Water should be given ad libitum and be readily available at all times, seven days a week, 24 hours a day. The availability of clean, safe drinking water should never be a problem. Leaving rabbits without water is never acceptable.
If the farmer prefers, he can buy commercial pelleted feed for his rabbits from a variety of vendors. Commercial pellets should be used with care to avoid aflatoxin contamination. In commercial rabbit feed, the nutritional value often varies in the way that follows: 13 to 18 percent of the diet is protein, while 8 to 13 percent is digestible energy and 8 to 18 percent is fibre. When using them, make sure to only use brand-new, contaminant-free pellets. Do not feed your rabbit any hay or pellets that have been exposed to mould.
A breeding doe’s diet should contain a higher proportion of protein, around 18 percent. The doe’s feed should be cut in half the day before kindling (giving birth), and then increased from the third day to the seventh day in a gradual but steady manner. Always make sure that the doe and her kits are fed. Introduce wilted greens gradually during weaning in order to avoid diarrhoea in the kits. If you want to keep your rabbits happy and healthy, you must feed them a mixture of dry matter (forage) and concentrated feeds (if possible).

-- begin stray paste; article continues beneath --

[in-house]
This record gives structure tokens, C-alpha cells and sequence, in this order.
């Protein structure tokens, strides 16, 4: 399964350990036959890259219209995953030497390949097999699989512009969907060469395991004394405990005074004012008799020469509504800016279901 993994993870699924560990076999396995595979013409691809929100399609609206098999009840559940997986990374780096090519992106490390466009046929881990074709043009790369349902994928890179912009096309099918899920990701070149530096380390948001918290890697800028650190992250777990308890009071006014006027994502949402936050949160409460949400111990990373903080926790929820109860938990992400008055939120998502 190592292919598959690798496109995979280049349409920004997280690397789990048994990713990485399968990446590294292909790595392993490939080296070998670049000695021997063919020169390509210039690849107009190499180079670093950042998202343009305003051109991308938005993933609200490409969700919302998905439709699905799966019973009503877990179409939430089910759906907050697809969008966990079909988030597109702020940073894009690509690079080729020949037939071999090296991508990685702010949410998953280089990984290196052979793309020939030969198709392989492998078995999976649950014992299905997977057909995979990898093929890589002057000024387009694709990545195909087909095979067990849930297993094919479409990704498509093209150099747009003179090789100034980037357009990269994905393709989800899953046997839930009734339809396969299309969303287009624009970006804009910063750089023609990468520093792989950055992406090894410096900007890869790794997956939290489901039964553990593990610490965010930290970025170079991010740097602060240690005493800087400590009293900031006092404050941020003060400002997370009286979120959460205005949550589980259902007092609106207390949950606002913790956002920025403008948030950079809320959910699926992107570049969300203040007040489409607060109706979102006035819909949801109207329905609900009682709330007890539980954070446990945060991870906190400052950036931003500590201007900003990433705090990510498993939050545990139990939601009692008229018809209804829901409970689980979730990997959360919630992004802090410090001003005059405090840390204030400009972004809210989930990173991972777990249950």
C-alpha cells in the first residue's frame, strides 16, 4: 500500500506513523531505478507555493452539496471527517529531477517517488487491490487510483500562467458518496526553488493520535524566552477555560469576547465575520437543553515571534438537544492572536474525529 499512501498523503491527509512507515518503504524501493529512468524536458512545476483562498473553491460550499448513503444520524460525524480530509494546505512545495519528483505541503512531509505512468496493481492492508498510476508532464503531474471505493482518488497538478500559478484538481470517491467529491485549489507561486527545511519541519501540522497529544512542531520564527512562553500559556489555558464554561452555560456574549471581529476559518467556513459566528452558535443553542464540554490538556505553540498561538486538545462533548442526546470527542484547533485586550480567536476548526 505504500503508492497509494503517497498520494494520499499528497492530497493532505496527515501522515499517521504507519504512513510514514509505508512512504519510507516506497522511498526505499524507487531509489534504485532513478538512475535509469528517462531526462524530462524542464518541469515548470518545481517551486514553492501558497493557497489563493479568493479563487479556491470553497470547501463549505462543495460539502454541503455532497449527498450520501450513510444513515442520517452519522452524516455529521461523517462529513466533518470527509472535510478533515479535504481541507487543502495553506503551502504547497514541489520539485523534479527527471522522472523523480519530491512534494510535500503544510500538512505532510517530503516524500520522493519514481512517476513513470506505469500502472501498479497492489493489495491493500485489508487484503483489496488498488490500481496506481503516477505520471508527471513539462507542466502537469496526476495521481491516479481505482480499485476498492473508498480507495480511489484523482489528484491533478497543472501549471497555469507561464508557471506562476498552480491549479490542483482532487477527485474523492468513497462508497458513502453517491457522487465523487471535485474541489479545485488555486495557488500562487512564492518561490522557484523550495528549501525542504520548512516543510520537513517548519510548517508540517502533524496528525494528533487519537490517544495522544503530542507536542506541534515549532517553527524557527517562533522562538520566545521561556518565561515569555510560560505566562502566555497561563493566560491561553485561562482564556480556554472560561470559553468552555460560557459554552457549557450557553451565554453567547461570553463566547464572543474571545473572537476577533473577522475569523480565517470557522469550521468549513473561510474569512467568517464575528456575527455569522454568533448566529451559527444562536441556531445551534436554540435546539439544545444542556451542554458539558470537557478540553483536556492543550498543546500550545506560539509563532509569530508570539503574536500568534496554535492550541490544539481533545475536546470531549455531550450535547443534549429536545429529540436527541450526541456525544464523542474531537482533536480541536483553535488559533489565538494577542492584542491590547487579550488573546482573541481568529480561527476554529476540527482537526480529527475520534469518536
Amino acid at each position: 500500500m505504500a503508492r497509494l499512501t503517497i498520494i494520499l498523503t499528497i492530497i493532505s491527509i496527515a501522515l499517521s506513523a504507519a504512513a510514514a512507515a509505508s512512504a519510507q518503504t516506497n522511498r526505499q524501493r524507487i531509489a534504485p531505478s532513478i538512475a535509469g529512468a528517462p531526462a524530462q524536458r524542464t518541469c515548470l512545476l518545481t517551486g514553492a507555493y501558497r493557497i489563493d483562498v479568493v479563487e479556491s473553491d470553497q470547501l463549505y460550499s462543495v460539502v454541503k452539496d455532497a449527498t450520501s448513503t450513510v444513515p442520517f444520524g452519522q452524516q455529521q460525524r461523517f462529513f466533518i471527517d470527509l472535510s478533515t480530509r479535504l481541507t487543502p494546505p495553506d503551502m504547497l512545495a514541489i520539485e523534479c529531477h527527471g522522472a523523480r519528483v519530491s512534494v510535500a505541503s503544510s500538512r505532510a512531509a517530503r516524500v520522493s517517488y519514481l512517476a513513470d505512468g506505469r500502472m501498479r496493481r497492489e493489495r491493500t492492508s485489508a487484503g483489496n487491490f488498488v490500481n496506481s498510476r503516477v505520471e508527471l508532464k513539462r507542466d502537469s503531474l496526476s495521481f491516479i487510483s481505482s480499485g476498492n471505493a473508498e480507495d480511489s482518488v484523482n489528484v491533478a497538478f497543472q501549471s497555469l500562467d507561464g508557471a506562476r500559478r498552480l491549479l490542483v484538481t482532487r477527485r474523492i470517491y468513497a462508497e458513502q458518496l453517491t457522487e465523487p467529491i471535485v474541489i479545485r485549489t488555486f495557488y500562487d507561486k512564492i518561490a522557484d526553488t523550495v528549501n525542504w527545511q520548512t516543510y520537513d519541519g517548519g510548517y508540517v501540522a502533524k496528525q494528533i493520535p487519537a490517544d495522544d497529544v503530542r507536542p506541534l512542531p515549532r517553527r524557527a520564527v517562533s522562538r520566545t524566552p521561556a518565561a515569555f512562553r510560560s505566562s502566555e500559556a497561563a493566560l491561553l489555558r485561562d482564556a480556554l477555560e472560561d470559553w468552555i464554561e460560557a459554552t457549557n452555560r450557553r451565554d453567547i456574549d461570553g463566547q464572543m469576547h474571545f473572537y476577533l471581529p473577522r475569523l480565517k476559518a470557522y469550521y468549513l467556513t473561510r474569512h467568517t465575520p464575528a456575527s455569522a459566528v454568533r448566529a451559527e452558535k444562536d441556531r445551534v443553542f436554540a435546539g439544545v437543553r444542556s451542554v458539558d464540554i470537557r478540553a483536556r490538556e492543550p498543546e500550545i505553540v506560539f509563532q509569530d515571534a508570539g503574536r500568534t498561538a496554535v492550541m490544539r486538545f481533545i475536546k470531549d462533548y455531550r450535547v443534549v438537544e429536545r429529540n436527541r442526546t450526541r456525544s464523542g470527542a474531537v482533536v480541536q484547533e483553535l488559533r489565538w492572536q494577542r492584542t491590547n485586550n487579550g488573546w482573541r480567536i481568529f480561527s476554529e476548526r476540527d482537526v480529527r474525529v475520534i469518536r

Faeces excreted by rabbits can be both soft and hard. Additionally, rabbits eat their own faeces in order to obtain their vitamins, which are abundant in the soft droppings. Rabbits are known as “coprophages” because they eat their own faeces. A novice rabbit farmer may be frightened to learn this because their wire-bottomed hutch arrangement will allow rabbit droppings to fall through the wire. In this case, rabbits will eat the caecotropes as these droppings exit the anus, so it’s not an issue.
As a final piece of advice, if you’re going to make changes to a rabbit’s diet, go slow. It is not recommended to make any major changes to a rabbit’s diet at any point. The introduction of a new type of feed should be spread out over a few days when a change is needed. Providing rabbits with food that has been overheated or pesticide-treated is a bad idea. Large amounts of lush greens can be lethal to animals accustomed to concentrated feed. Even minor, but potentially significant, alterations to a grain-based diet may cause digestive upsets in some rabbits. In order to avoid an abrupt change in diet, it is suggested that a combination of greens and commercial foods be provided.
The information provided in this article is credited to:
A Complete Handbook on Backyard and Commercial Rabbit Production. (2014). Available at: https://pclive.peacecorps.gov/pclive/index.php/pclive-resources/resourcelibrary/1281-r0041-complete-handbook-backyard-rabbit-production/file
The National Department of Agriculture in South Africa in cooperation with JA Erasmus at the Glen Agricultural Development Institute. For more information visit www.daff.gov.za or send an e-mail to DPP@nda.agric.za.
Nurturing the roots of change in rural Kenya in cooperation with Bonnie Ami Holt at the Mitahato Education and Development Fund. For more information visit www.mitahatoedf.com/ or contact them on +254-728-082887.
Dutta, P., Singh, R.K., Dhali, A. & Rajkhowa, C. (2009). BACKYARD RABBIT FARMING. ISBN 10.13140/RG.2.1.1742.5440/1. Available at: https://www.researchgate.net/publication/273886912
Lebas, F., Coudert, P., de Rochambeau, H. & Thébault, R. (1997). The rabbit – Husbandry, health, and production. ISBN 92-5-103441-9.
Available at: https://www.researchgate.net/publication/38977233_The_Rabbit_Husbandry_Health_and_Production